NewsChannel 15 gets intimate look into homeless camp where man was set on fire

Within a week, two violent crimes have occurred near a homeless encampment in Horry County. A man was stabbed last Saturday, and a homeless man was set on fire while he was asleep early Friday morning. Friday afternoon, NewsChannel 15's Lindsey Theis got an intimate look inside the camp and spoke with several who live there.

"There's at least 200 people that are homeless living in small compounds like this probably within a two mile radius of street reach and helping hands," John Davis said. Davis has been in the camps for about a month, after he was laid off the day after Christmas.

"This could happen to anyone," he said.

He describes the experience so far as sobering, and very humbling.

About 30 people lived in the particular encampment in Myrtle Beach. NewsChannel 15 visited along with Little River Medical Center's Community Outreach Liaison Izmira Palomares.

"They all know me," she explained as the crew approached the camp. Palomares goes across the area to homeless camps. She says there are camps like this one in Little River, Myrtle Beach, even behind some of the neighborhoods in Carolina Forest.

"I've got pants and blankets!" she yelled to the group as she walked up.

"A lot of the residents of Horry County, they don't want to see the homeless. They themselves don't want to be homeless," she said of the group living there.

Once at the site, the crew met John Gibson, who has been in the camps for almost two years.

"We moved here from Ohio," he says. "We scrap to make money and then bring it back for the whole group."

Scrapping, Gibson explains is going through the dumpster to try to find small scrap metal to bring in to salvage yards for money.

"{We'll get} contract work too," he explains. "But it's hard sometimes too because contractors don't know where or how to pay us."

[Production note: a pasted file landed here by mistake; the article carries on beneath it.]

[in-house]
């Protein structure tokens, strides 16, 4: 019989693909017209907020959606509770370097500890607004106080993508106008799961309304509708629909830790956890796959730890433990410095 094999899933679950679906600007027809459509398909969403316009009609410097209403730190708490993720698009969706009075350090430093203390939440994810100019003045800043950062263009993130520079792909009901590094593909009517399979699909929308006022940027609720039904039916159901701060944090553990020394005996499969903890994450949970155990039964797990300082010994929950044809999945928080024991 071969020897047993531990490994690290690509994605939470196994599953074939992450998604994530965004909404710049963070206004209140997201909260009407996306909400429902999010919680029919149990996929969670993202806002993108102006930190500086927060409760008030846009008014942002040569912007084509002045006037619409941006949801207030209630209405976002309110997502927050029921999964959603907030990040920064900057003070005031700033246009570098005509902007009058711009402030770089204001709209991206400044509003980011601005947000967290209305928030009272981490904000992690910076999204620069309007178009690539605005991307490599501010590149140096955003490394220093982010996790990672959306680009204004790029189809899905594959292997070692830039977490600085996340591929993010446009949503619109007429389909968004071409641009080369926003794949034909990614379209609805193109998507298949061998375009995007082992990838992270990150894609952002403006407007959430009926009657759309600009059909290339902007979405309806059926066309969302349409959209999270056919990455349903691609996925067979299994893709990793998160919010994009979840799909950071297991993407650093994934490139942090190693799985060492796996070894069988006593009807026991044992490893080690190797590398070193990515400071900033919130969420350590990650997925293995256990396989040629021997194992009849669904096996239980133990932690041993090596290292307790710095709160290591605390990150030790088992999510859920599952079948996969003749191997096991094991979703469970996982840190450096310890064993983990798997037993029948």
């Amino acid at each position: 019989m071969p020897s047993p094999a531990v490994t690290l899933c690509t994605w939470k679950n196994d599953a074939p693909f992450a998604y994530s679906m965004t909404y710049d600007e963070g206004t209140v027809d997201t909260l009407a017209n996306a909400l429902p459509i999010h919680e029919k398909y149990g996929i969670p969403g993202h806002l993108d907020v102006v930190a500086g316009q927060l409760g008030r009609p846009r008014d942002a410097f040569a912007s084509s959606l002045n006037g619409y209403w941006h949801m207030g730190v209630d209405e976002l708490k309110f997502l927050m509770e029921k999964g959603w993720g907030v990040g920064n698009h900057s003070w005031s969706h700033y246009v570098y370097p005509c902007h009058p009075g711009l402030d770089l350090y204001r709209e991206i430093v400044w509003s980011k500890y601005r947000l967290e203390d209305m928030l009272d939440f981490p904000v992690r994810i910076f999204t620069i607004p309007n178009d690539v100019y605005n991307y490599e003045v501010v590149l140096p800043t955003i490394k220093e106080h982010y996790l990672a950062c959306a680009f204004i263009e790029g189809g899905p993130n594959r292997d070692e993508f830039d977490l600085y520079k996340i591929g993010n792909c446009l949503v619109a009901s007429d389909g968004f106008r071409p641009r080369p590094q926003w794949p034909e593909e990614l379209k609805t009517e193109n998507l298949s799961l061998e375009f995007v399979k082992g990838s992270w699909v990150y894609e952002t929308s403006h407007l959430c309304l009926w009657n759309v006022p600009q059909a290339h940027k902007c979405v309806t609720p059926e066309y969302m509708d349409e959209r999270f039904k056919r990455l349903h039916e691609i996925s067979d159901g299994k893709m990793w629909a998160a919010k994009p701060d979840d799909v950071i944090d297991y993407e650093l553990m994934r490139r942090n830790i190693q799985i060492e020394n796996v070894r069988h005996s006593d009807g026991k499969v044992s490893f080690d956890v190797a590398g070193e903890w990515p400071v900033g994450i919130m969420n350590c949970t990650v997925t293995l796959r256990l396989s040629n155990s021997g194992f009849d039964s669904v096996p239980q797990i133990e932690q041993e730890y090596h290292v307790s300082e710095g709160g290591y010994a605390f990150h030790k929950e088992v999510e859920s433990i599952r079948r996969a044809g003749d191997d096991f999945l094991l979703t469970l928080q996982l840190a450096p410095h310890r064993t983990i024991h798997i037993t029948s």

"I've had before where I have done work and then wasn't paid," says Matthew Randall, another member of one of the camps.

Randall, 53, has been in the camps for about two months.

"I came down from Spartanburg. We thought we had a job down here painting," he explains. "Then I get down here, and I get the call the job is off. And I thought, now what. Now what do I do?"

Randall is one of Palomares' regular patients. He's been coming to Little River Medical for a blister that is now an open sore on his elbow.

"It's hard to keep it clean out here. It's gotten infected twice," he says. "If it wasn't for Little River Medical and Street Reach I don't know what I'd do."

But Friday night, that infection is the least of his worries.

"Just stupid people you know. Ones that don't like the homeless and they try to come in and then they you know they try to hurt people," he says, referring to the recent crimes.

Horry County police arrested another homeless man in that stabbing. They are still investigating the man set on fire. Gibson thinks someone from a nearby camp might be to blame, but the others at the camp said they didn't know anything about it. Most said they just wanted to be left alone.